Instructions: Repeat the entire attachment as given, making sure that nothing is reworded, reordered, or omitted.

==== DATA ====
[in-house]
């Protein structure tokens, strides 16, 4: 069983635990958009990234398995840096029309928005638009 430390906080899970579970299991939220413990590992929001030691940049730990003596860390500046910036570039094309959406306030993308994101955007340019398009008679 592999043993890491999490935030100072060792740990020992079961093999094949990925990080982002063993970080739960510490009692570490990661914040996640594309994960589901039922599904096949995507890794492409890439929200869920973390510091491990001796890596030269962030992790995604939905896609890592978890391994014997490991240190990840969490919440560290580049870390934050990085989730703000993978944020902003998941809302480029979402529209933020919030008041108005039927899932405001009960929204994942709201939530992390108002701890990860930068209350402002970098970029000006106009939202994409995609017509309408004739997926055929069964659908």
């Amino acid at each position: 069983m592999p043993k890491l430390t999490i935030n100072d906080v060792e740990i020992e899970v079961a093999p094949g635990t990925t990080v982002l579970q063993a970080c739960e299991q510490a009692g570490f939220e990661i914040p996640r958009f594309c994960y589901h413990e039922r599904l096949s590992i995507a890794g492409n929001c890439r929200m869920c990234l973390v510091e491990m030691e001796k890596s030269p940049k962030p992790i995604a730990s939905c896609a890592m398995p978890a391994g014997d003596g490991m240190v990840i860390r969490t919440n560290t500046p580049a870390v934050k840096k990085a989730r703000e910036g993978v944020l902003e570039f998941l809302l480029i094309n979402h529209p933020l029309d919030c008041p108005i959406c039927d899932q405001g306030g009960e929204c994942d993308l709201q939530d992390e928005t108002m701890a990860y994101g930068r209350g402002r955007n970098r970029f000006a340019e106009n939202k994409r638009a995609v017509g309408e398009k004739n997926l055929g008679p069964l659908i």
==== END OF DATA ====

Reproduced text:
[in-house]
């Protein structure tokens, strides 16, 4: 069983635990958009990234398995840096029309928005638009 430390906080899970579970299991939220413990590992929001030691940049730990003596860390500046910036570039094309959406306030993308994101955007340019398009008679 592999043993890491999490935030100072060792740990020992079961093999094949990925990080982002063993970080739960510490009692570490990661914040996640594309994960589901039922599904096949995507890794492409890439929200869920973390510091491990001796890596030269962030992790995604939905896609890592978890391994014997490991240190990840969490919440560290580049870390934050990085989730703000993978944020902003998941809302480029979402529209933020919030008041108005039927899932405001009960929204994942709201939530992390108002701890990860930068209350402002970098970029000006106009939202994409995609017509309408004739997926055929069964659908």
């Amino acid at each position: 069983m592999p043993k890491l430390t999490i935030n100072d906080v060792e740990i020992e899970v079961a093999p094949g635990t990925t990080v982002l579970q063993a970080c739960e299991q510490a009692g570490f939220e990661i914040p996640r958009f594309c994960y589901h413990e039922r599904l096949s590992i995507a890794g492409n929001c890439r929200m869920c990234l973390v510091e491990m030691e001796k890596s030269p940049k962030p992790i995604a730990s939905c896609a890592m398995p978890a391994g014997d003596g490991m240190v990840i860390r969490t919440n560290t500046p580049a870390v934050k840096k990085a989730r703000e910036g993978v944020l902003e570039f998941l809302l480029i094309n979402h529209p933020l029309d919030c008041p108005i959406c039927d899932q405001g306030g009960e929204c994942d993308l709201q939530d992390e928005t108002m701890a990860y994101g930068r209350g402002r955007n970098r970029f000006a340019e106009n939202k994409r638009a995609v017509g309408e398009k004739n997926l055929g008679p069964l659908i």